There are several ways of how to control people. In the church there has been a very common one : creating a strong sense of guilt. Most people, even if they leave the church, deep down in their hearts there would remain a lurking sense of guilt. In history, there have been several people who opposed the church, yet during their last moments of life on earth, they simply surrendered and gave all property and riches to the church in order to redeem their soul!

The sense of guilt has been built not in one single moment. It has been going on for centuries. The Catholic church has for many centuries, did not build a conscience for adults, but rather a set of directions of what to do and what not to do. It’s no surprise that the recent letter by the Pope has confounded some Catholics. In simple words, they assume that the church should say what’s black and white. Incidentally Pope Francis mentioned the grey colour!! They find it hard now that the present Pope is letting them decide. Most probably it is for the first time in the history of the church that the adults in faith are being treated as adults. They examine their own conscience, listen to God’s voice and decide!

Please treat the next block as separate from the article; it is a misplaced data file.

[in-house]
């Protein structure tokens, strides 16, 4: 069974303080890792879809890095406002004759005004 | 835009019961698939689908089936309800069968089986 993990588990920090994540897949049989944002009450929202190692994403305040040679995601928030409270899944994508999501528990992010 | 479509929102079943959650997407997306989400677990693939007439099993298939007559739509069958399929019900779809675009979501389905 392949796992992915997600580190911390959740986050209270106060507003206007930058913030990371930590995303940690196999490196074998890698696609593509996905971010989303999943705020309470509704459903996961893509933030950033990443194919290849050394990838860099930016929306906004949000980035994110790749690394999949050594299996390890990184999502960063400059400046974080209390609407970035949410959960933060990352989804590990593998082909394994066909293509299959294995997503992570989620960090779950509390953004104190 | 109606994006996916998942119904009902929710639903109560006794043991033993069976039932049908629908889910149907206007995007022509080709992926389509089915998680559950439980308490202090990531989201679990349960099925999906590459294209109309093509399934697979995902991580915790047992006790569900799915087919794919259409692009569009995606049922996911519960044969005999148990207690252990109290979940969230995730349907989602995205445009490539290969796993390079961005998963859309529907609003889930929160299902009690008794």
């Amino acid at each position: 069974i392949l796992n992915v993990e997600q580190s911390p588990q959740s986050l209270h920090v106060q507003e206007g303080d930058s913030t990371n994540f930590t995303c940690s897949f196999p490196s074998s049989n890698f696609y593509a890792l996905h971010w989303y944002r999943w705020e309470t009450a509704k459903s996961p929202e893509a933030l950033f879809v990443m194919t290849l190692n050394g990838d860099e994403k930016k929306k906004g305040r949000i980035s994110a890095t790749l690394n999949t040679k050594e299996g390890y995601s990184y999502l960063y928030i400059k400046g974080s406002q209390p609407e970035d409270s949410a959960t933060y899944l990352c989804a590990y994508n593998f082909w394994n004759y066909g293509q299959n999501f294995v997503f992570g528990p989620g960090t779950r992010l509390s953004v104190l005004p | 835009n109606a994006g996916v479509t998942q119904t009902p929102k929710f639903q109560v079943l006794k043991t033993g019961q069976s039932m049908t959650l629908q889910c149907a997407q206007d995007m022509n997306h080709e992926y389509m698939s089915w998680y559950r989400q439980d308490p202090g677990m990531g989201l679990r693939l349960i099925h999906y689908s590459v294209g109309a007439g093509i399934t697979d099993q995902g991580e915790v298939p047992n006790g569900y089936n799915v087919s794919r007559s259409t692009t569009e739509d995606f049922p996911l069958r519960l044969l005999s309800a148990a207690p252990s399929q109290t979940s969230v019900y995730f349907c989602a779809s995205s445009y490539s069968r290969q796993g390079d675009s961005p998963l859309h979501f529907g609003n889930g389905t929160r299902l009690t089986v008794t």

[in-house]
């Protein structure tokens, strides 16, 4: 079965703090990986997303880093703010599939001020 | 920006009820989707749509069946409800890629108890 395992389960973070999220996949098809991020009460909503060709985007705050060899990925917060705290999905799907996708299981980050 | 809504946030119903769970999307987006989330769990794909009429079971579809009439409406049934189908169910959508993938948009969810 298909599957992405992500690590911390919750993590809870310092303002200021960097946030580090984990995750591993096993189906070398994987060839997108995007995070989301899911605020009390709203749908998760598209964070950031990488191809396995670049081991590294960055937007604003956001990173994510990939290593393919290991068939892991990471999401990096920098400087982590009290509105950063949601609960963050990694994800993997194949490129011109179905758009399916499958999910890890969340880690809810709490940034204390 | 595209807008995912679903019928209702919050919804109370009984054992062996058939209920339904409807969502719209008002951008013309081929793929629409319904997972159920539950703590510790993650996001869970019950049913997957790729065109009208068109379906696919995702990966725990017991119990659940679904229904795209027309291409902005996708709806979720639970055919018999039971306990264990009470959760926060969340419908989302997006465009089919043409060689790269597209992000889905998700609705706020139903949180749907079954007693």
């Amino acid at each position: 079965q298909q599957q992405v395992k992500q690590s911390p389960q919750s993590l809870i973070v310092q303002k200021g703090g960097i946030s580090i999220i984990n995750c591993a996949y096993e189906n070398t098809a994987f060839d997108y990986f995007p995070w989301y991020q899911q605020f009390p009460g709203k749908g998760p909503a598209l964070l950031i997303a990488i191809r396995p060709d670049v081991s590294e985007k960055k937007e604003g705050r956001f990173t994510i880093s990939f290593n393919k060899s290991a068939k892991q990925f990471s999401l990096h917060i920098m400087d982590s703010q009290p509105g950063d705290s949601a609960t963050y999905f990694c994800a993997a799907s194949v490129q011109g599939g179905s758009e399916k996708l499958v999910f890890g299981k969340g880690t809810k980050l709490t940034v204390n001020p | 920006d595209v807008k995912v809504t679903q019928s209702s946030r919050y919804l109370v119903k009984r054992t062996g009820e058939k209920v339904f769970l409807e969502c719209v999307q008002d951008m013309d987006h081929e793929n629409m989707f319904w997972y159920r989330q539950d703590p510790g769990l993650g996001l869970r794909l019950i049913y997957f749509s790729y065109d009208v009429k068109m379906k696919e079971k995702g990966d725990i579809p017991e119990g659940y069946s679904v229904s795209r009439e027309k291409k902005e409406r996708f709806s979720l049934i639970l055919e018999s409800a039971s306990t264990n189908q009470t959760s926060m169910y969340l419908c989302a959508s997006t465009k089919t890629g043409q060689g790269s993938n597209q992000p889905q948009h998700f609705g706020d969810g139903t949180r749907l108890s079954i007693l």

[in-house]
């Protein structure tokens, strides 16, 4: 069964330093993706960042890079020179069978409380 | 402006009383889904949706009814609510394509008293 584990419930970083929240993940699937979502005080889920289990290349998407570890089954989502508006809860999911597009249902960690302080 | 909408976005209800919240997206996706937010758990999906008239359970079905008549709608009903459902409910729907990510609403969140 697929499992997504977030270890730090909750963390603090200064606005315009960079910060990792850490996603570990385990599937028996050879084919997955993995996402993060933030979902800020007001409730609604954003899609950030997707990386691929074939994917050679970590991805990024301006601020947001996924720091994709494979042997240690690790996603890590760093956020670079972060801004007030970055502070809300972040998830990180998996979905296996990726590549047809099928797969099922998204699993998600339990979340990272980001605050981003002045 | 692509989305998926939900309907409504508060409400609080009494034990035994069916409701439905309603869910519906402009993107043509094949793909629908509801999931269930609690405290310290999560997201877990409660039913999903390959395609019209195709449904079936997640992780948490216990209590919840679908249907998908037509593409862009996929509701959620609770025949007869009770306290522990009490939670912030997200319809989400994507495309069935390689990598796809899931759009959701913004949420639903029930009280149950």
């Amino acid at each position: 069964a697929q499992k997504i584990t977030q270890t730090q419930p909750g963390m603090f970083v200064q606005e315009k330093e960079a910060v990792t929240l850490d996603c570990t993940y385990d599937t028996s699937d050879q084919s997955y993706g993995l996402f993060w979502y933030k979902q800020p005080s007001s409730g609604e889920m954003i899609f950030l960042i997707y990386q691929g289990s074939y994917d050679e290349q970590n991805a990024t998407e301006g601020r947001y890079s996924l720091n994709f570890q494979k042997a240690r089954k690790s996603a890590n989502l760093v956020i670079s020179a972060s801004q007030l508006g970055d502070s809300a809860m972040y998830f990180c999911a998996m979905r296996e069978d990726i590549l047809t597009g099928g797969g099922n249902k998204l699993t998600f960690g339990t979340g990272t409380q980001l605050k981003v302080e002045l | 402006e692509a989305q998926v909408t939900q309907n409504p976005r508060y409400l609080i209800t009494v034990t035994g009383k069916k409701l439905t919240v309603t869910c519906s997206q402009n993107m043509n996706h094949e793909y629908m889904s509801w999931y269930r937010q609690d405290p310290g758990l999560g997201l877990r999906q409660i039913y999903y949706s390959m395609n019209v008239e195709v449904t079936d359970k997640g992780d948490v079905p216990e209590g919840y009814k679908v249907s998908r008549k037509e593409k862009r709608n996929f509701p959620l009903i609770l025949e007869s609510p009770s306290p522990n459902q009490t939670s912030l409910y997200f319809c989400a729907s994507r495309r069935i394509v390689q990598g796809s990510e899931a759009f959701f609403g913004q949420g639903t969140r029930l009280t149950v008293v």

Parents understand it perfectly well, because at one time, one’s child, is going to decide about something which one does not agree to. At one moment, one knows and understands that the child is no longer a child but a fully grown man or woman. He/she now has a different opinion and might make choices which are not according to what parents dictate! It’s the same process which is happening in the church today. Pope Francis is really bringing a revolution without any blood being shed or terrible fights (including that of discussion!!).

One of the main ideas of the so called ‘conservatives’ (ie those who are in favour of the black and white mentality and who won’t accept any exception at all), is that they see the others as sinners. Jesus the shepherd gives us the idea that if he looses one, he goes out of his way to find it. When he finds it, he makes a feast! Are we looking for the so called the ‘missing ones’?

How about walking in their boots for one day? How would we see reality? How would one see the church? The advantage of being a married priest is that people, knowingly or unknowingly feel more at ease to discuss matrimonial challenges. We have been living this kind of theology (ie starting from experience and NOT from some medieval teaching) for many years now (much before the latest letter from the Pope).